Nier: Automata reminds me of an earlier period in game design, around the end of the ’90s and the beginning of the ’00s, which was a sort of golden age for high weirdness in Japan. A lot of the games I’m thinking of came out on the Dreamcast, like D2 or Illbleed, but you could also point to stuff like Breakdown on the original Xbox, Konami’s Lifeline, or From Software’s Echo Night series. These were games that had their own bizarre internal logic, to the point where they sometimes felt like you were having someone else’s dream.
Automata is often like that, once it gets going. You’re a combat android who dresses like a Gothic fetish ballerina, wielding hard-light swords against a hostile race of robots, most of which look and even act like rusted metal toys. The game switches its genre several times in the first ten minutes, going between three different kinds of arcade-style shoot-‘em-up before you end up playing an action game in the Platinum mold, with a heavy emphasis on style and finesse, and which often puts you up against enemies the size of office buildings. The game’s story is a sort of sad, slow meditation on time, death, and violence, set in the crumbling ruins of an unidentifiable city, millennia after an alien invasion forced humans to abandon Earth. I get the feeling that if any executive tried to suggest changes in order to make Automata more palatable to the mass market, that executive’s body will never be found.
This is the first of Yoko Taro’s games that I’ve played. People have recommended his work to me before, but it was always with an intense series of qualifiers about how weird, dark, and twisted it is. Now I can see why. Automata has a quietly despairing atmosphere, full of childlike robots pursuing quixotic missions that force you to destroy them, and the story has a faintly hopeless feel to it at the best of times. There’s just enough of an ominous air–maybe you’re not the good guys; maybe you don’t know the entire story–that it accompanies everything you do without overpowering it. Then you get to the alternate paths through the main game, where everything flies off the rails, but it still manages to surprise you.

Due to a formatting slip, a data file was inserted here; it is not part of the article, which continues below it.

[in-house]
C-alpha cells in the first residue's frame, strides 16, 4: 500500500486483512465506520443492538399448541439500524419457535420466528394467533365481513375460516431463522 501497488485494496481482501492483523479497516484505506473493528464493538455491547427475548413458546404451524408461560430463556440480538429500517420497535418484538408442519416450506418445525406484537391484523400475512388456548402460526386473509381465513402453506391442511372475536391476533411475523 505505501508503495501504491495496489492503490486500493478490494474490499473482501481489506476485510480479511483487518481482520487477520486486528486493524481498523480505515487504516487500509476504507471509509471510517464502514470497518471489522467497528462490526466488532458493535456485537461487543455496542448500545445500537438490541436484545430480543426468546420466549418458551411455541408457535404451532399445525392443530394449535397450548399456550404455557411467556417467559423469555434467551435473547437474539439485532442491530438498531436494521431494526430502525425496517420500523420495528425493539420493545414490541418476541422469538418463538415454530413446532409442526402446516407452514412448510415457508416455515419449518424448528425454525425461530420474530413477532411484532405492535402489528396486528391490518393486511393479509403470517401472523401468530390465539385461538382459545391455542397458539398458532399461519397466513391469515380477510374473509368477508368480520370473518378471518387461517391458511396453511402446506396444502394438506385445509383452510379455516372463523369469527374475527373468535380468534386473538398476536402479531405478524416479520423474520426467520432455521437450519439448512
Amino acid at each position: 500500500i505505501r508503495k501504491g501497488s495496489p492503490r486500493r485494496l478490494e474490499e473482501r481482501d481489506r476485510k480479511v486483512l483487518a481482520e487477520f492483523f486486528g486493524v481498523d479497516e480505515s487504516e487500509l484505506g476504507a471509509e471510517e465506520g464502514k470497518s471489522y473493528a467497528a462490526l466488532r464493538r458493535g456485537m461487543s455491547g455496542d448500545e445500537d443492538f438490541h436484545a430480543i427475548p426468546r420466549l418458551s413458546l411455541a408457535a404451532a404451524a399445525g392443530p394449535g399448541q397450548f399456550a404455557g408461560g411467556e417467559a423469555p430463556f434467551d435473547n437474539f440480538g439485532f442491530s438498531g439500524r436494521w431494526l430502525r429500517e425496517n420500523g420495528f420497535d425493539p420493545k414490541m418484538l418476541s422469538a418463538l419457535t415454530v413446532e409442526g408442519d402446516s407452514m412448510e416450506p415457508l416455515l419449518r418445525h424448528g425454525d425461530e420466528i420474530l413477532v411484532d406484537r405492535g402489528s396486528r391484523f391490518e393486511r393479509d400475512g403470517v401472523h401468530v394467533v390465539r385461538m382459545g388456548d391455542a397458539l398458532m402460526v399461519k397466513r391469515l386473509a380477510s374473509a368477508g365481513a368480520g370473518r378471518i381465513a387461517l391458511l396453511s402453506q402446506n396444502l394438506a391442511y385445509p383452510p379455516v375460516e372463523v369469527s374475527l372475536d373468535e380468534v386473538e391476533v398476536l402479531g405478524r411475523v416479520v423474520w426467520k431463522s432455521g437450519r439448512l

Automata wants you to be in it for the long haul. The first run through the game should take you 15 to 20 hours, at which point you can restart the game to play through it again as two different characters, with more than twenty alternative endings depending on what you do or don’t do along the way. Some will take you by surprise and hinge on as little as a single decision; others require you to fail in key actions, commit murder or wipe out civilian populations.
It’s an easy game to learn, although it’s a little irritating before you have the chance to gear up. A lot of the basic everyday tools you have in an action game like this one, such as a short invincibility window after you get hit, are locked behind skills you have to acquire and equip. You also have a ridiculously low health pool for a character who’s ostensibly a combat android, so the first couple of hours of the game for me were punctuated with deaths that didn’t feel like they were entirely my fault. There isn’t much of a penalty for getting killed in Automata, though, and it isn’t long before you can accumulate enough passive healing and combat bonuses to skate through most fights.
Picking nits about the game’s systems, however, seems petty. Automata deserves to be experienced because it’s utterly unlike anything else on store shelves right now. If you can, you should try to play through it by yourself, alone, without distractions or any sort of guides or spoilers. Mark off a fairly significant amount of time, too, as you don’t really get the entire story until the end of your third run. Just like with the previous Nier, Automata does things with the interactive format that nobody else has even thought to do, and if you’re an enthusiast for the medium, you should make the time to check this out.
That said, it’s one of the most consistently, thematically dark games of this console generation. This isn’t something you plug in to cheer up at the end of a long day. Yoko Taro is the closest thing that video games have to an Ingmar Bergman, and you should only jump on this ride if you’re in a mood to grapple with some heavy questions about life, death, sacrifice, and humanity.
Reviewed By: Thomas Wilde
Publisher: Square Enix
This review is based on a digital copy of NieR: Automata for the PlayStation 4 provided by Square Enix.